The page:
Volume 90, Issue 72

Friday, January 31, 1997

big stick


A funkier band of gypsies

Gazette file photo
SOUL THROUGH THE PEEP HOLE. The members of Gypsy Soul welcome you to groove through the door of funk

By Mark Lewandowski
Gazette Staff

At a time when the entertainment world has narrowed its scope onto the digitally-remastered Cash Wars, whoops, Star Wars, few have noticed the new soulfully-revamped direction of Gypsy Soul.

The band has enjoyed substantial success since crawling out of the primordial ooze a.k.a. band-battling in Toronto high school fuzz-and-feedback-athons. The natural selection which has separated Gypsy Soul from its competition is a jazzy flavour on a funk backbone.

But one year ago this band's funk-tastic evolution became endangered as it encountered "creative differences" and a subsequent break-up with charismatic lead singer Lauren Bauer; the group has turned to a more soulful replacement in Marcus. This left the act with the arduous task of producing a new sound and creating a new image.

"We've changed immensely since even last year," proclaims guitarist Dave Krain, referring to a post-Bauer set late last year and to the new range of sound the band is trying to create.

Krain notes a new album "will be funk-based but we are experimenting with new sounds in the studio and putting them into the new package."

Krain barely had enough time to talk between studio trips but after confronting him about the band's lack of an identifiable personality he gave me all the time I needed.

"The whole band has changed," he explains. "People still remember us but once we release our new album our new image will come through."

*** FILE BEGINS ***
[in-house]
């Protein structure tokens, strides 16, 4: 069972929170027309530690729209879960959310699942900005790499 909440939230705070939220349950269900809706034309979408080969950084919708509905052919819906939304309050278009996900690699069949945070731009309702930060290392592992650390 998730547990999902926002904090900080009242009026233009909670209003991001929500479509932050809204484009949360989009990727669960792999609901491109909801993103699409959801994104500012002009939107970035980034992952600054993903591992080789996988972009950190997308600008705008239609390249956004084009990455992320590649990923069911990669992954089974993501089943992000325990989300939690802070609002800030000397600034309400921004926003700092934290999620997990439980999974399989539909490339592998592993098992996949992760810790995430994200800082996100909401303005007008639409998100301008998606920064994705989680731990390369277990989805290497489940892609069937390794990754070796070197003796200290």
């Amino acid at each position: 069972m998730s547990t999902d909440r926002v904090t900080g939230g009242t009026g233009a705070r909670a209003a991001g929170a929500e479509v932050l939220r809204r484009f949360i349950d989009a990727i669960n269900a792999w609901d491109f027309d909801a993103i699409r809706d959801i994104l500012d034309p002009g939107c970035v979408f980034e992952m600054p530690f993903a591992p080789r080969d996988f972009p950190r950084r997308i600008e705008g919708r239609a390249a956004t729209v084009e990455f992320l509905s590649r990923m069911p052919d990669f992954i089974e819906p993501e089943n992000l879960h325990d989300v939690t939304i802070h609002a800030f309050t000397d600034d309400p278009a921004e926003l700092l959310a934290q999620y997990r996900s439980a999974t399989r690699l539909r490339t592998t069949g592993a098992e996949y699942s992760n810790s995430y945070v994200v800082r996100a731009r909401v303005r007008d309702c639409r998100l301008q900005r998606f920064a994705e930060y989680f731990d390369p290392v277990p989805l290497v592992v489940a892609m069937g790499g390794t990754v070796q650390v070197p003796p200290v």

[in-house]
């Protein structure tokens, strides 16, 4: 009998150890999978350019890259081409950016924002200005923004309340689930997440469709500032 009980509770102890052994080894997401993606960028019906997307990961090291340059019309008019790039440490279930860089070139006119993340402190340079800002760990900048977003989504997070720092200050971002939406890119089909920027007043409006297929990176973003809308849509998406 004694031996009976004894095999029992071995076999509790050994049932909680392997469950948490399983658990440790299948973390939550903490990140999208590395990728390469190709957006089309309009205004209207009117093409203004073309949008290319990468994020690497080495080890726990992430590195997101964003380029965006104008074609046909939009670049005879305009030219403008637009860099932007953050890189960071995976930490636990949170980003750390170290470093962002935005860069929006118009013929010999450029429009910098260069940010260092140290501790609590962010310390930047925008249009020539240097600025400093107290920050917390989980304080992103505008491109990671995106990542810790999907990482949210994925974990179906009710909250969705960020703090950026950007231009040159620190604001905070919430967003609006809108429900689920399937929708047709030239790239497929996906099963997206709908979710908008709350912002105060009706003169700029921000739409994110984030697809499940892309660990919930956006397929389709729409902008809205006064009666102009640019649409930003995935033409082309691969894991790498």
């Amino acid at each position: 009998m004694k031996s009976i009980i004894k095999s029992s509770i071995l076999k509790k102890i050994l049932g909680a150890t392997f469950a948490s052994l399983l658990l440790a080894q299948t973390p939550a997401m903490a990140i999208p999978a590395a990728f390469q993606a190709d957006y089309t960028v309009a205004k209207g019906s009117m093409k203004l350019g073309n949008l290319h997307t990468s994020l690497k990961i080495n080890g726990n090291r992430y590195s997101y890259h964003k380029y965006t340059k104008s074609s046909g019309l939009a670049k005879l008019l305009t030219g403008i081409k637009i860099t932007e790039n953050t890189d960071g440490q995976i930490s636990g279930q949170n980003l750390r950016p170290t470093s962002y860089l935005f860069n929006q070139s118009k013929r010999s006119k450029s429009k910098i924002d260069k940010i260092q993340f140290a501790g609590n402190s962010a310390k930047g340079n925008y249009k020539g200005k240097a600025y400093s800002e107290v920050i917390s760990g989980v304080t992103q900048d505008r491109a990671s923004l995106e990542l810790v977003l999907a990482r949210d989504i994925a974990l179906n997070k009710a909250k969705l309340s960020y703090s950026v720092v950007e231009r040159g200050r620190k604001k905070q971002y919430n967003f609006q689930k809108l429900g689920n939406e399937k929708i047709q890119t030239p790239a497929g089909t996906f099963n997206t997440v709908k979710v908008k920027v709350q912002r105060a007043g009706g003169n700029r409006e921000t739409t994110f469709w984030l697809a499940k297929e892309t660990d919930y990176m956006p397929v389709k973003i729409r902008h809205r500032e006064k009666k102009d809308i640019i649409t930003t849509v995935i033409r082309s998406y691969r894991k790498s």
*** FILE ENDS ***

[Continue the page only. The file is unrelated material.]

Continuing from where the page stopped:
Hopefully the door which they had one foot in will be forgiving to the band's creative restructuring. But will the addition of one member be sufficient to neutralize the loss of Bauer and keep pace with such T.O. talent as One Step Beyond?

"We're not moving with the Toronto scene," Krain states in an attempt to distance the band from its contemporaries. "When you hear the new album you'll see that. It will still be funk-based but with string arrangements and a mixture of different instruments, like distorted trumpets that you can barely recognize."

Experimentation like that sounds all right. A trumpet a day keeps Bush X fans at bay – now that's progress.

"Our live and studio play will be different. The last thing you want when you go to a show is to hear the exact same song as the album," Krain points out. It is refreshing to see a band that is not afraid to experiment with its music – evolve, if you will. The package should be hitting local record shops this spring.

"The new album is not what people are expecting, it's a lot more modern. We don't want to do the same thing because people will get bored of that," Krain says, exposing a paradox this young band is trying to overcome.

We didn't get a chance to get bored of the old style. But necessity is the indifferent stepfather of re-invention and it seems that Gypsy Soul is on the right track. For every Pete Best there is a Ringo Starr. Hopefully the move to Marcus will be a musical and visual success. The Gypsys will be baring their Soul and their new sound Saturday night at The Embassy.

To Contact The Popped Culture Department: gazed@julian.uwo.ca

Copyright The Gazette 1997